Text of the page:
Boscobel House and its Royal Oak tree became famous as hiding places of King Charles II after defeat at the Battle of Worcester in 1651. A house with a multi-layered history as it was converted into a timber framed hunting lodge with hiding places in the 1620s by the Roman Catholic Giffard family. After Charles’s visit Boscobel remained a working farm, and today you can visit the lodge, farmyard, gardens and a descendant of The Royal Oak. Visitors can see the priests hole where Charles hid as well try on armour and children can dress up as Roundheads or Cavaliers in the education and family room. There is a locally run tea room onsite serving light lunches, cakes and snacks and White Ladies Priory, another of Charles's hiding places, is a short walk away.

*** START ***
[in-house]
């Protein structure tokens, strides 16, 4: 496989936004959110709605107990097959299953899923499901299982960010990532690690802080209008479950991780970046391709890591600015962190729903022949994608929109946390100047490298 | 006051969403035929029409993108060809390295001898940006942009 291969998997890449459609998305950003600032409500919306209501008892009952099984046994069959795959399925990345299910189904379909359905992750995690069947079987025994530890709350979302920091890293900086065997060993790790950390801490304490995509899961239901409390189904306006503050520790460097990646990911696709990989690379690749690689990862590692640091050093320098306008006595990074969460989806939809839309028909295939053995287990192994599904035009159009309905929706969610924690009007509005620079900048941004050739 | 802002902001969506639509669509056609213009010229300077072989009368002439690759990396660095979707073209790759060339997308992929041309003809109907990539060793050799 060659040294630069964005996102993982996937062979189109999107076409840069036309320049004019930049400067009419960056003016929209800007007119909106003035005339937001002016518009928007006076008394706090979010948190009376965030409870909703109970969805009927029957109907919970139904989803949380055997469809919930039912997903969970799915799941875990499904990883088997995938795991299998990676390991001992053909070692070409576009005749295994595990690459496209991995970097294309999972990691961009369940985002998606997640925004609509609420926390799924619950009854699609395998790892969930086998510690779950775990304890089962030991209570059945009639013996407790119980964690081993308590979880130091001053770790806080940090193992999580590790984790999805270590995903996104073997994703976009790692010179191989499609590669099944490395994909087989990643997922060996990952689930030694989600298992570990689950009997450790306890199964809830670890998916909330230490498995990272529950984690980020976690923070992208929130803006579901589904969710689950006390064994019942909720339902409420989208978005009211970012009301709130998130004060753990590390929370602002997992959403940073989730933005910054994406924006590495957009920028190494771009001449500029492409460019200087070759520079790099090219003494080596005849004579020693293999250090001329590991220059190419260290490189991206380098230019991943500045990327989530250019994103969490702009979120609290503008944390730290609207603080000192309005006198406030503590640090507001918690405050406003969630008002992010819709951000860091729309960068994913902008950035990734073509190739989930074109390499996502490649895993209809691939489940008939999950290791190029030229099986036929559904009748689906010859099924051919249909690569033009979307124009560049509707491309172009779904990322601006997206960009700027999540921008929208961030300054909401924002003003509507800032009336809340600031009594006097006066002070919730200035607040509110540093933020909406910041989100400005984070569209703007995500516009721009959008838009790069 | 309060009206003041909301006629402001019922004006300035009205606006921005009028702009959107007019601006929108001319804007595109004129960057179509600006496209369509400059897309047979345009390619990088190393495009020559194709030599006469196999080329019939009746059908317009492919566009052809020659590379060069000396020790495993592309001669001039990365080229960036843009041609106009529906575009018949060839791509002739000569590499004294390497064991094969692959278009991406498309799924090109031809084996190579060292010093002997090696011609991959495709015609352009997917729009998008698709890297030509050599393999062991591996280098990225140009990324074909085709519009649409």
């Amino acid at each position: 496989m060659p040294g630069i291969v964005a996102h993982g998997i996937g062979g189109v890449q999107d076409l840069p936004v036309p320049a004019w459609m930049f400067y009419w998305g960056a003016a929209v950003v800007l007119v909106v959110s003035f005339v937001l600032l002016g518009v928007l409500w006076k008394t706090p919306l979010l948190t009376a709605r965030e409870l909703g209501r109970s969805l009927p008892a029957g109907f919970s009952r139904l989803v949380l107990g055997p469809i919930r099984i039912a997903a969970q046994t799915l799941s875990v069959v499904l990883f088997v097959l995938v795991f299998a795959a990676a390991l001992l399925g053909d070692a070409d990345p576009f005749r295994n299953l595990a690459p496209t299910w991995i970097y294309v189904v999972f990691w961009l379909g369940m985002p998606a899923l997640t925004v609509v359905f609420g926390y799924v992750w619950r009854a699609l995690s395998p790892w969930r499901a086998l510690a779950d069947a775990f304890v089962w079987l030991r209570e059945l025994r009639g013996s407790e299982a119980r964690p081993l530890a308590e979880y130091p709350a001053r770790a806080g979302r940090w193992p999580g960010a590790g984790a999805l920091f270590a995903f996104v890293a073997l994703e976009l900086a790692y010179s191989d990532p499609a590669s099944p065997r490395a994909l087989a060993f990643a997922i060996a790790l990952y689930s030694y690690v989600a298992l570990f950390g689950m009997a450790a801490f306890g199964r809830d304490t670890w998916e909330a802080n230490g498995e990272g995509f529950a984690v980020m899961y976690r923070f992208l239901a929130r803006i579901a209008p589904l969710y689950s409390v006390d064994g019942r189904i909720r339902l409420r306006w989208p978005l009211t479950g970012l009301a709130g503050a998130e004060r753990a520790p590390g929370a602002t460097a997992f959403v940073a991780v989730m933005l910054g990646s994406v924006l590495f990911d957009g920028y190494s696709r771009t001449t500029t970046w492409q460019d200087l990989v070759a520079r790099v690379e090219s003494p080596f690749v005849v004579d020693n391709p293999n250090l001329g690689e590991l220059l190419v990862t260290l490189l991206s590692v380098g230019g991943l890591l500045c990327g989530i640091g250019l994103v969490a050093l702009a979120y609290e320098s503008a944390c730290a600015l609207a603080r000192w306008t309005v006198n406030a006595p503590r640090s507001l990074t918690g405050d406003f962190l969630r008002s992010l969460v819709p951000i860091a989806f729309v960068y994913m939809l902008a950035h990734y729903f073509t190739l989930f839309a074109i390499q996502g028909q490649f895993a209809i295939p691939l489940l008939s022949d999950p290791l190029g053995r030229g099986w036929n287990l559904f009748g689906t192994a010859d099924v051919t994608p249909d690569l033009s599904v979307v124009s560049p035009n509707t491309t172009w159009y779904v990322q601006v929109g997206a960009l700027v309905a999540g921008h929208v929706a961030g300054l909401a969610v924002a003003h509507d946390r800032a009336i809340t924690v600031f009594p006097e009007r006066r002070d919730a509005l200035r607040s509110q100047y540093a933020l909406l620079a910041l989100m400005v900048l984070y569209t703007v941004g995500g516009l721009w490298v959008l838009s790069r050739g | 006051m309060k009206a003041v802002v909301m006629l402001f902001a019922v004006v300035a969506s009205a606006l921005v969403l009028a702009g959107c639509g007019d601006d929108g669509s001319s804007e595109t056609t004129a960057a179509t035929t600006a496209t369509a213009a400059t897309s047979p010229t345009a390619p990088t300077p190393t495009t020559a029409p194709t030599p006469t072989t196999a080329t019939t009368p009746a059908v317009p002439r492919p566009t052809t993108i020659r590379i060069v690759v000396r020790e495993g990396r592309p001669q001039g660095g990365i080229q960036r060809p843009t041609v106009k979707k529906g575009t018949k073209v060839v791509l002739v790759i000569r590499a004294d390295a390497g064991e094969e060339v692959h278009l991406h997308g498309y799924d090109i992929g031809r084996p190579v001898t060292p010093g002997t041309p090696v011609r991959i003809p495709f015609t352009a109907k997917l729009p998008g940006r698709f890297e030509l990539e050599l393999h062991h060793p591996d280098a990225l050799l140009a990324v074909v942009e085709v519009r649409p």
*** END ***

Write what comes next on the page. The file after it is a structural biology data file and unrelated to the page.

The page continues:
Please visit the website for pricing
Open all year round.
Wednesday – Sunday & Bank Holidays: 1st April – 31st October and weekends only in winter.
Guided tours available each day.